Apr 8, 2020

Phenotypic plasticity in chemical defence allows butterflies to diversify host use strategies

BioRxiv : the Preprint Server for Biology
Erika C. P. de CastroC. D. Jiggins

Abstract

Hostplant specialization is a major force driving ecological niche partitioning and diversification in insect herbivores. The cyanogenic defences of Passiflora plants keeps most herbivores at bay, but not larvae of Heliconius butterflies, which can both sequester and biosynthesize cyanogenic compounds. Here, we demonstrate that both Heliconius cydno chioneus, a host plant generalist, and H. melpomene rosina, a specialist, have remarkable plasticity in their chemical defence. When feeding on Passiflora species with cyanogenic compounds they can readily sequester, both species downregulate the biosynthesis of these compounds. In contrast, when fed on Passiflora plants that do not contain cyanogenic glucosides that can be sequestered, both species increase biosynthesis. This biochemical plasticity comes at a significant fitness cost for specialist like H. m. rosina, as growth rates for this species negatively correlate with biosynthesis levels, but not for a generalist like H. c. chioneus. In exchange, H. m rosina has increased performance when sequestration is possible as on its specialised hostplant. In summary, phenotypic plasticity in biochemical responses to different host plants offers these butterflies the ability to widen ...Continue Reading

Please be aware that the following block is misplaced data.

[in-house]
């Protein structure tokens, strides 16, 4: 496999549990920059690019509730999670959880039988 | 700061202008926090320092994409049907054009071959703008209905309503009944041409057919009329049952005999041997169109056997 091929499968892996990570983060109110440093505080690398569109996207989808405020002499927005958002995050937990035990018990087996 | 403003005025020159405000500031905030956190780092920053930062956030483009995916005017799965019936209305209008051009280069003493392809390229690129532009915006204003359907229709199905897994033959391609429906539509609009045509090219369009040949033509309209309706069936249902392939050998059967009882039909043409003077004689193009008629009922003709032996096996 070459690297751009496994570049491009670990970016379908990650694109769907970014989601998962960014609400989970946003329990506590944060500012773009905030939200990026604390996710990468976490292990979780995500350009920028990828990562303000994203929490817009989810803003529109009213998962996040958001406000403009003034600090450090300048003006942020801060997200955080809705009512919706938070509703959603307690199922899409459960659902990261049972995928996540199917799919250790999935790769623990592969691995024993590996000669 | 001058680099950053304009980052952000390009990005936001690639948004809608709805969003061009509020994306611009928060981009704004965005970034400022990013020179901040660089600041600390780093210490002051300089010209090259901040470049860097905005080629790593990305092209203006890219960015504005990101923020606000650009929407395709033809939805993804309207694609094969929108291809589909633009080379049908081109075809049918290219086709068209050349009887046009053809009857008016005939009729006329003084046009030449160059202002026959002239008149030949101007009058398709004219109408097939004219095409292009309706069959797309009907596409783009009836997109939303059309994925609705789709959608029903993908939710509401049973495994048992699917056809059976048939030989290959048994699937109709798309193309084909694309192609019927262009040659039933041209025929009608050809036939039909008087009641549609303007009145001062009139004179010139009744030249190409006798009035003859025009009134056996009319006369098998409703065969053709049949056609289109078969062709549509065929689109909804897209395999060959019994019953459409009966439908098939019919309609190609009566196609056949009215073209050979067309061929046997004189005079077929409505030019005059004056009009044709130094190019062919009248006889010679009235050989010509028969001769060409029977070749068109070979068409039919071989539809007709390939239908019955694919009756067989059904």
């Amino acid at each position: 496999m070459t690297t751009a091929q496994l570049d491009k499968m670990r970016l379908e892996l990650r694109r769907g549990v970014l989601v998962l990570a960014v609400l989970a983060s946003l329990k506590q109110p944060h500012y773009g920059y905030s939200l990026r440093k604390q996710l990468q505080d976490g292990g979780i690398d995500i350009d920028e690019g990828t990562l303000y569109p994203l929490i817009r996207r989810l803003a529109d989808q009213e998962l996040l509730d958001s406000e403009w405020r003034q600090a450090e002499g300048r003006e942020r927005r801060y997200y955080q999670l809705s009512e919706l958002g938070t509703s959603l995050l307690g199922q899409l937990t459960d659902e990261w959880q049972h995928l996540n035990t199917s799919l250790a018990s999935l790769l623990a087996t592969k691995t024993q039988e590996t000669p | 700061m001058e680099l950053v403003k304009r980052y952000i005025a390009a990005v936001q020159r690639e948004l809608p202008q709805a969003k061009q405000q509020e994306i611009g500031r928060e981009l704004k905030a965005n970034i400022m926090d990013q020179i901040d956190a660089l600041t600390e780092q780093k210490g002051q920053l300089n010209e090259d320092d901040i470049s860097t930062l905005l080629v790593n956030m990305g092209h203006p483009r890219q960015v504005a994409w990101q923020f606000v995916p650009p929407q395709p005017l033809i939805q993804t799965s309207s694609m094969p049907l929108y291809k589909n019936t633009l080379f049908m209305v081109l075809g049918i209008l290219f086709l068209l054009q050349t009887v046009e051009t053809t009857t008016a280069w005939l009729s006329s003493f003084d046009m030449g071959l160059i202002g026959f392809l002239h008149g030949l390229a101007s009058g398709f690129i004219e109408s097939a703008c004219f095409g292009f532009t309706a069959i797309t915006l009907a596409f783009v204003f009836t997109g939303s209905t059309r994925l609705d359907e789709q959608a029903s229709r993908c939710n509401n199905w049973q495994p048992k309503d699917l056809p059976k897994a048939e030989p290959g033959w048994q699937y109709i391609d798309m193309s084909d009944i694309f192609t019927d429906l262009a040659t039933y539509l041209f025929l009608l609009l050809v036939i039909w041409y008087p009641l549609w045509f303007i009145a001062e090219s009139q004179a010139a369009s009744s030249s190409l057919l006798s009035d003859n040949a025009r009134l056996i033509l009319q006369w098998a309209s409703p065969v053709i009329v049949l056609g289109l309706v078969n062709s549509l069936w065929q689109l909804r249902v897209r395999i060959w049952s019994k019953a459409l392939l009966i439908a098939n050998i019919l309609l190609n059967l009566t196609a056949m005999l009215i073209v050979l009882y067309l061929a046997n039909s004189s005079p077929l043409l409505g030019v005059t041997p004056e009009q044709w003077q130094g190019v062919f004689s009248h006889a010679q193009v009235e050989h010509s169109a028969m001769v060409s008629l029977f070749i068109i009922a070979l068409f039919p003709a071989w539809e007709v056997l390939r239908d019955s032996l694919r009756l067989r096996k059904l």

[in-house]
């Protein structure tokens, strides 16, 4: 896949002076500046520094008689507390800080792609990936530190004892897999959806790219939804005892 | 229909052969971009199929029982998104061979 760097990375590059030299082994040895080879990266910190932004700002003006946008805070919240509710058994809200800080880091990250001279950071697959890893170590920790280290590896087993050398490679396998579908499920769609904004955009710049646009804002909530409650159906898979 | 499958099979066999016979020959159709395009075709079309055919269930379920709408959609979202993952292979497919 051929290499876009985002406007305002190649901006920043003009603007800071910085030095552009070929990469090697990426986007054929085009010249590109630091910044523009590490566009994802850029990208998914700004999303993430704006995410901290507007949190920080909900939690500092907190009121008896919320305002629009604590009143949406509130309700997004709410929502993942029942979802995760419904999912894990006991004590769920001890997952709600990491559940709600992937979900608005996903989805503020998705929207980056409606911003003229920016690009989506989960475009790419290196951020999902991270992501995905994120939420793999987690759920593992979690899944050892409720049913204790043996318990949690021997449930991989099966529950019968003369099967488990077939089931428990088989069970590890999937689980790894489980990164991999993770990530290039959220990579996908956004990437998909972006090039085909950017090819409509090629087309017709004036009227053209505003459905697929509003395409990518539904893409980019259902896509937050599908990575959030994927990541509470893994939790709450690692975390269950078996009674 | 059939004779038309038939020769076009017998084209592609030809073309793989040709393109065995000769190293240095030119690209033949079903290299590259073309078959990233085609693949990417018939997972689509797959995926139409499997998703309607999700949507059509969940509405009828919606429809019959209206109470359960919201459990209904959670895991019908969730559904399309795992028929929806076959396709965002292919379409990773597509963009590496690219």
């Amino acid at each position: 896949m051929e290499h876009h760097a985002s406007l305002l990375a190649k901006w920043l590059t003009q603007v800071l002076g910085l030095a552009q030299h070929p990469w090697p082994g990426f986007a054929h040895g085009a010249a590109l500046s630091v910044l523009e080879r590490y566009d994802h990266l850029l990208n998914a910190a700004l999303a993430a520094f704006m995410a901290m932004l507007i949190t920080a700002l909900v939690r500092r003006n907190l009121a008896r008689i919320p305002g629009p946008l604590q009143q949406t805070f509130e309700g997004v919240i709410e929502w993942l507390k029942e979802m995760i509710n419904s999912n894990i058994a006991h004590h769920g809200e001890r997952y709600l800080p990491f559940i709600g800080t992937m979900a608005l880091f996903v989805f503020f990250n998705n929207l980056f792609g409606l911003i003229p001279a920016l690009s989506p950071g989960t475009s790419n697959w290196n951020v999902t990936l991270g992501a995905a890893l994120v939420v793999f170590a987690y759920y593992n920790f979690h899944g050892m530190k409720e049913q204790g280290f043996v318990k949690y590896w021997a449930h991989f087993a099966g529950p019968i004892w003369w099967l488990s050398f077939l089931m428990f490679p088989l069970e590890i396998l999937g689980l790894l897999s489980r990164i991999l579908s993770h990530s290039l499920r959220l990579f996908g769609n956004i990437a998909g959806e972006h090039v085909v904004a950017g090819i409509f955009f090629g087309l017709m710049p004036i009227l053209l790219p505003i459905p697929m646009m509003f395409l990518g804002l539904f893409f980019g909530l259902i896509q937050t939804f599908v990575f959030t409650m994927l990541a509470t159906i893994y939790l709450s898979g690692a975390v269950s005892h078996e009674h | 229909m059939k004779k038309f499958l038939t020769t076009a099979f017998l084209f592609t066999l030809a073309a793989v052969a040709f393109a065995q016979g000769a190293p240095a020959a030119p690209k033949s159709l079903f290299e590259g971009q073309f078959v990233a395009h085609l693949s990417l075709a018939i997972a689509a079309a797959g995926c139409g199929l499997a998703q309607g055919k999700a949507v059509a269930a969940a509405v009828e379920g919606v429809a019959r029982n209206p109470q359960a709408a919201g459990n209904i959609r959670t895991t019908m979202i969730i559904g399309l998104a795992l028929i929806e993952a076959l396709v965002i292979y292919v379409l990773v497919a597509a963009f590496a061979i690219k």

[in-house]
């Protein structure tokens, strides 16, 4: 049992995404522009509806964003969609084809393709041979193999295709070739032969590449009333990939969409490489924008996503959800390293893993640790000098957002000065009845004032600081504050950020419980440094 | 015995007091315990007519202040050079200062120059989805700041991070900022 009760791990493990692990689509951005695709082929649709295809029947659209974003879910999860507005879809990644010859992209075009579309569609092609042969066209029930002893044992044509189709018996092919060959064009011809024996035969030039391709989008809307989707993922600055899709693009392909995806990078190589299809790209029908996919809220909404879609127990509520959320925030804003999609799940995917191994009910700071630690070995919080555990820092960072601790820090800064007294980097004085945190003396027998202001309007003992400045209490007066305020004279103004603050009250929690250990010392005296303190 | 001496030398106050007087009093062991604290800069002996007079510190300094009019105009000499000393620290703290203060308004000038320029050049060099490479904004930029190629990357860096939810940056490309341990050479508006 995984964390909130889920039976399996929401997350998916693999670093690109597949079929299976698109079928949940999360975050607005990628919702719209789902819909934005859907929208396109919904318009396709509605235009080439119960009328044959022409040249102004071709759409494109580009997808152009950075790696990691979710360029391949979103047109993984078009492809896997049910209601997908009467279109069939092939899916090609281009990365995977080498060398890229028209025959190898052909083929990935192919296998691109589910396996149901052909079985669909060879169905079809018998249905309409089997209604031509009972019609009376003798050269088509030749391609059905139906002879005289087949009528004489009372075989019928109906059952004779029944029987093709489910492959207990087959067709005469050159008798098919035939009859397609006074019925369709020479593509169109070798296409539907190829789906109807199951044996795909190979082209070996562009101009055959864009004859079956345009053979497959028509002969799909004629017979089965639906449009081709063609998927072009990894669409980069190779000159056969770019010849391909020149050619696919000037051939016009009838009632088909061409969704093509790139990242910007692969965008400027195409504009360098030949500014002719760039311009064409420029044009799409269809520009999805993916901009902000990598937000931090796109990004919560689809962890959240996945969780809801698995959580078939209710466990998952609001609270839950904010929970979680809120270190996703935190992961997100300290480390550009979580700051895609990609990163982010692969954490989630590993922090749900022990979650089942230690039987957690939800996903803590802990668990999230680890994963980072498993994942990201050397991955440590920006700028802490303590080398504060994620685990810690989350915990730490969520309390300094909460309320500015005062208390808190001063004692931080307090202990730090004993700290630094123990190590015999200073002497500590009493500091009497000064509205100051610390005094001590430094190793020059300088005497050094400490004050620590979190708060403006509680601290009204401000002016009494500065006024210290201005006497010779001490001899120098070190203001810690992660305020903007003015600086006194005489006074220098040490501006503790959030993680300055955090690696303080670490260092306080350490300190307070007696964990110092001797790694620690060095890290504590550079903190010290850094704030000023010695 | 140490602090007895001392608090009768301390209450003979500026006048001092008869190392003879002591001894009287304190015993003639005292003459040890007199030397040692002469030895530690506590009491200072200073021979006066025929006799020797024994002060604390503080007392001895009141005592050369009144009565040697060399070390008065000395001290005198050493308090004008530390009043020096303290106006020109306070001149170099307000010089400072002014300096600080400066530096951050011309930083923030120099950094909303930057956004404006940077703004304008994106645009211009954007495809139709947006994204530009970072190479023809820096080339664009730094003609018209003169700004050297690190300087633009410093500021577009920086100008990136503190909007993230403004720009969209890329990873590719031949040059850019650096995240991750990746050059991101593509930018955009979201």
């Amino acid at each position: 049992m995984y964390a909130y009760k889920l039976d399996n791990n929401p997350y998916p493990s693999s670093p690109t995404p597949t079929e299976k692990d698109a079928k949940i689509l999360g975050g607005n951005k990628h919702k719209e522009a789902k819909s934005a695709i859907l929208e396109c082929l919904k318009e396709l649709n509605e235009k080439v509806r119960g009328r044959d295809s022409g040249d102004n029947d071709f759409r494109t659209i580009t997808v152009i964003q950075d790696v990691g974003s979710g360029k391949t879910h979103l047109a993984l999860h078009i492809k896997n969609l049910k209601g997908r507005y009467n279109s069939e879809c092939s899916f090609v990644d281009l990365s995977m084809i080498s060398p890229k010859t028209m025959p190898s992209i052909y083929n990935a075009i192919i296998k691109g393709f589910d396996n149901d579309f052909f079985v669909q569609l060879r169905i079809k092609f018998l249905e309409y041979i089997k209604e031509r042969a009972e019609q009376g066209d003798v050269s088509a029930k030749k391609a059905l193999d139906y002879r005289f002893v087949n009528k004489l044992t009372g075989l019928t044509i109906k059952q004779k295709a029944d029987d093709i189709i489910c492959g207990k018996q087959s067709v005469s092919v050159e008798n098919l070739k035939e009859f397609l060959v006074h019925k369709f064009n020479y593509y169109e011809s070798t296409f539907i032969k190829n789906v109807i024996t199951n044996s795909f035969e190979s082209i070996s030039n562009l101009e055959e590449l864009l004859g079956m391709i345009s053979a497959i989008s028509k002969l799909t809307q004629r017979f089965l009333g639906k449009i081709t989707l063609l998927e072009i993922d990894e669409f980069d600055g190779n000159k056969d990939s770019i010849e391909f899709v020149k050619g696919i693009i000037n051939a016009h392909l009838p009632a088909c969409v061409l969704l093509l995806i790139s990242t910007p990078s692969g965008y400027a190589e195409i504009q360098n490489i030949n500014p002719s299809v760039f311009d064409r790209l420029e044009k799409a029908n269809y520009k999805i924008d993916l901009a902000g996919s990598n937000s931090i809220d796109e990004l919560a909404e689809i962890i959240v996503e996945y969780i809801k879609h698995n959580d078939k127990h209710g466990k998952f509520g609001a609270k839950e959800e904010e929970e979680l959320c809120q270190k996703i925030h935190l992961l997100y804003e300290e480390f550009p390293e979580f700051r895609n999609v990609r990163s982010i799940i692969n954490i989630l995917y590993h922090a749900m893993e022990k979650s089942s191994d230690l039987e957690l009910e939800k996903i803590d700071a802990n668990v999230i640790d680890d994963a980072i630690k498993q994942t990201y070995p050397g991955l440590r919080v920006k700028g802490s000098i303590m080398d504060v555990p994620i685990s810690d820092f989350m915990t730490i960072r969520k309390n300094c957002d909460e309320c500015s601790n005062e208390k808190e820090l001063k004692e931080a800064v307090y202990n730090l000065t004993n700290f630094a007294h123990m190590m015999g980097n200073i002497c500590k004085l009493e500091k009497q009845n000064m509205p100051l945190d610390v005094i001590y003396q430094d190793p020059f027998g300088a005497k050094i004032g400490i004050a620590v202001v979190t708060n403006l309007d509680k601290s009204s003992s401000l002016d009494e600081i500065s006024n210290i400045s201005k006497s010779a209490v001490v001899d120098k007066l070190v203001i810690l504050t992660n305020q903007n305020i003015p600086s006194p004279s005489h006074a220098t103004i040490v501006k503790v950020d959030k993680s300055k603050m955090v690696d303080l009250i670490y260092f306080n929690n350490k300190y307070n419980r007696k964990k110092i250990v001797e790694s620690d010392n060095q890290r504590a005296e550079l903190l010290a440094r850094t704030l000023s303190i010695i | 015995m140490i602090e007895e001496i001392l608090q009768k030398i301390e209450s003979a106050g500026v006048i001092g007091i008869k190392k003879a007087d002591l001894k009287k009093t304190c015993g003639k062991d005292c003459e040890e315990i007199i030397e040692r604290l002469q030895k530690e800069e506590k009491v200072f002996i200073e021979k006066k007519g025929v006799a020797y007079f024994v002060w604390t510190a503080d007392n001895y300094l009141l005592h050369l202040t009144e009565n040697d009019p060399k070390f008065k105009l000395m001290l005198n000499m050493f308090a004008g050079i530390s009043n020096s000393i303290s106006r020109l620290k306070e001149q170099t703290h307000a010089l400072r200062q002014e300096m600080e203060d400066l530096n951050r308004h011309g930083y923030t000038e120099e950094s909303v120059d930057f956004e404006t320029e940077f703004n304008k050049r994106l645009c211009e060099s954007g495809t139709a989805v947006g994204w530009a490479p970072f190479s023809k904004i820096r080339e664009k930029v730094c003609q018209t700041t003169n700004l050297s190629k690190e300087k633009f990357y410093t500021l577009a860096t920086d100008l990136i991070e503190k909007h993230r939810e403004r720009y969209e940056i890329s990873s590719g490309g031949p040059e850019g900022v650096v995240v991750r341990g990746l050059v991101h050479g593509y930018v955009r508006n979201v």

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Mentioned in this Paper

Skin Turgor
Entire Vein
SPP2 dioxygenase
Reproduction
Water Vapor
Morphological
Equilibrium
Liliopsida
Vapor
Water Transport

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